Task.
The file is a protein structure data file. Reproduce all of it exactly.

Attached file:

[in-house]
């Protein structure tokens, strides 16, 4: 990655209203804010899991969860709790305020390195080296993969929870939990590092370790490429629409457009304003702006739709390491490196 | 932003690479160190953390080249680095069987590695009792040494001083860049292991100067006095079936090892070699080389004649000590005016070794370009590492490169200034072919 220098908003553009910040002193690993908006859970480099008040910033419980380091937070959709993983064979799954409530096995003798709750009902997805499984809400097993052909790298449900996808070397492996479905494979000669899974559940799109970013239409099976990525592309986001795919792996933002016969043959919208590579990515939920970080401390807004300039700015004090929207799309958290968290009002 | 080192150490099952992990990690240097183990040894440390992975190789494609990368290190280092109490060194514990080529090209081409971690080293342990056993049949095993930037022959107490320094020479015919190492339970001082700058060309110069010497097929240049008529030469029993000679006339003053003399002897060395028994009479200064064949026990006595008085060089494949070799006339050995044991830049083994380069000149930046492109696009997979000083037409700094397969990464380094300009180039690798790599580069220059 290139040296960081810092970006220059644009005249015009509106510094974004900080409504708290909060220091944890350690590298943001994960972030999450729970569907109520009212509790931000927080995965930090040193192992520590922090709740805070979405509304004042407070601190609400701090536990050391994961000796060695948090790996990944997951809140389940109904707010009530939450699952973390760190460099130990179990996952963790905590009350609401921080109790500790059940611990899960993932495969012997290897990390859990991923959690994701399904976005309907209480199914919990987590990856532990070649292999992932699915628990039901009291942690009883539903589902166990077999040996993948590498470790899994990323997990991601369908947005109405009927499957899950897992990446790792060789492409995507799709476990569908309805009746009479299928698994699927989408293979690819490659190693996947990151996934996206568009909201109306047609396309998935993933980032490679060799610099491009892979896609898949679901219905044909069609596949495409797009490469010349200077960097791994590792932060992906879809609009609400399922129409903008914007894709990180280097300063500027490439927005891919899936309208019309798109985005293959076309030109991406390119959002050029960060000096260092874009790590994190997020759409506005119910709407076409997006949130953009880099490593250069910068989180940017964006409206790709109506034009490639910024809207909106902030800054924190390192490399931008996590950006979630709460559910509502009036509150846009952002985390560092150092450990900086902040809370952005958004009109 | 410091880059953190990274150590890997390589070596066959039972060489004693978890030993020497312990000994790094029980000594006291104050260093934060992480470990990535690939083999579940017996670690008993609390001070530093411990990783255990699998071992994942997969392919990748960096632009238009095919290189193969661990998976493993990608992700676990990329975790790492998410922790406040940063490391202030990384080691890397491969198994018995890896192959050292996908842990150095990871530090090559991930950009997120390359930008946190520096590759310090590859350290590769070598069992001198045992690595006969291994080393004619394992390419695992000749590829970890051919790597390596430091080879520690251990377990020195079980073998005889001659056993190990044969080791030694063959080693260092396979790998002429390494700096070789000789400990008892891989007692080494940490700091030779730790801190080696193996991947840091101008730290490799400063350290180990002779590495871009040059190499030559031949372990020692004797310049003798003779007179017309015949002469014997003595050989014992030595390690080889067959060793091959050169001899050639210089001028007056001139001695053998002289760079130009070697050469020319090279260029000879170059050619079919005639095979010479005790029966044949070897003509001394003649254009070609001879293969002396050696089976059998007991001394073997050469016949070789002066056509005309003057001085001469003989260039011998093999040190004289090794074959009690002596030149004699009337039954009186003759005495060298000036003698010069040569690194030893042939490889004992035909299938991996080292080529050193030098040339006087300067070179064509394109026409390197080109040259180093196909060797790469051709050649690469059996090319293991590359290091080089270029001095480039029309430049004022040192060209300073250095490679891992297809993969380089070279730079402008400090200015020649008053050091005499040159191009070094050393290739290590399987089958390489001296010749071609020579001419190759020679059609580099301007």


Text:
[in-house]
């Protein structure tokens, strides 16, 4: 990655209203804010899991969860709790305020390195080296993969929870939990590092370790490429629409457009304003702006739709390491490196 | 932003690479160190953390080249680095069987590695009792040494001083860049292991100067006095079936090892070699080389004649000590005016070794370009590492490169200034072919 220098908003553009910040002193690993908006859970480099008040910033419980380091937070959709993983064979799954409530096995003798709750009902997805499984809400097993052909790298449900996808070397492996479905494979000669899974559940799109970013239409099976990525592309986001795919792996933002016969043959919208590579990515939920970080401390807004300039700015004090929207799309958290968290009002 | 080192150490099952992990990690240097183990040894440390992975190789494609990368290190280092109490060194514990080529090209081409971690080293342990056993049949095993930037022959107490320094020479015919190492339970001082700058060309110069010497097929240049008529030469029993000679006339003053003399002897060395028994009479200064064949026990006595008085060089494949070799006339050995044991830049083994380069000149930046492109696009997979000083037409700094397969990464380094300009180039690798790599580069220059 290139040296960081810092970006220059644009005249015009509106510094974004900080409504708290909060220091944890350690590298943001994960972030999450729970569907109520009212509790931000927080995965930090040193192992520590922090709740805070979405509304004042407070601190609400701090536990050391994961000796060695948090790996990944997951809140389940109904707010009530939450699952973390760190460099130990179990996952963790905590009350609401921080109790500790059940611990899960993932495969012997290897990390859990991923959690994701399904976005309907209480199914919990987590990856532990070649292999992932699915628990039901009291942690009883539903589902166990077999040996993948590498470790899994990323997990991601369908947005109405009927499957899950897992990446790792060789492409995507799709476990569908309805009746009479299928698994699927989408293979690819490659190693996947990151996934996206568009909201109306047609396309998935993933980032490679060799610099491009892979896609898949679901219905044909069609596949495409797009490469010349200077960097791994590792932060992906879809609009609400399922129409903008914007894709990180280097300063500027490439927005891919899936309208019309798109985005293959076309030109991406390119959002050029960060000096260092874009790590994190997020759409506005119910709407076409997006949130953009880099490593250069910068989180940017964006409206790709109506034009490639910024809207909106902030800054924190390192490399931008996590950006979630709460559910509502009036509150846009952002985390560092150092450990900086902040809370952005958004009109 | 410091880059953190990274150590890997390589070596066959039972060489004693978890030993020497312990000994790094029980000594006291104050260093934060992480470990990535690939083999579940017996670690008993609390001070530093411990990783255990699998071992994942997969392919990748960096632009238009095919290189193969661990998976493993990608992700676990990329975790790492998410922790406040940063490391202030990384080691890397491969198994018995890896192959050292996908842990150095990871530090090559991930950009997120390359930008946190520096590759310090590859350290590769070598069992001198045992690595006969291994080393004619394992390419695992000749590829970890051919790597390596430091080879520690251990377990020195079980073998005889001659056993190990044969080791030694063959080693260092396979790998002429390494700096070789000789400990008892891989007692080494940490700091030779730790801190080696193996991947840091101008730290490799400063350290180990002779590495871009040059190499030559031949372990020692004797310049003798003779007179017309015949002469014997003595050989014992030595390690080889067959060793091959050169001899050639210089001028007056001139001695053998002289760079130009070697050469020319090279260029000879170059050619079919005639095979010479005790029966044949070897003509001394003649254009070609001879293969002396050696089976059998007991001394073997050469016949070789002066056509005309003057001085001469003989260039011998093999040190004289090794074959009690002596030149004699009337039954009186003759005495060298000036003698010069040569690194030893042939490889004992035909299938991996080292080529050193030098040339006087300067070179064509394109026409390197080109040259180093196909060797790469051709050649690469059996090319293991590359290091080089270029001095480039029309430049004022040192060209300073250095490679891992297809993969380089070279730079402008400090200015020649008053050091005499040159191009070094050393290739290590399987089958390489001296010749071609020579001419190759020679059609580099301007």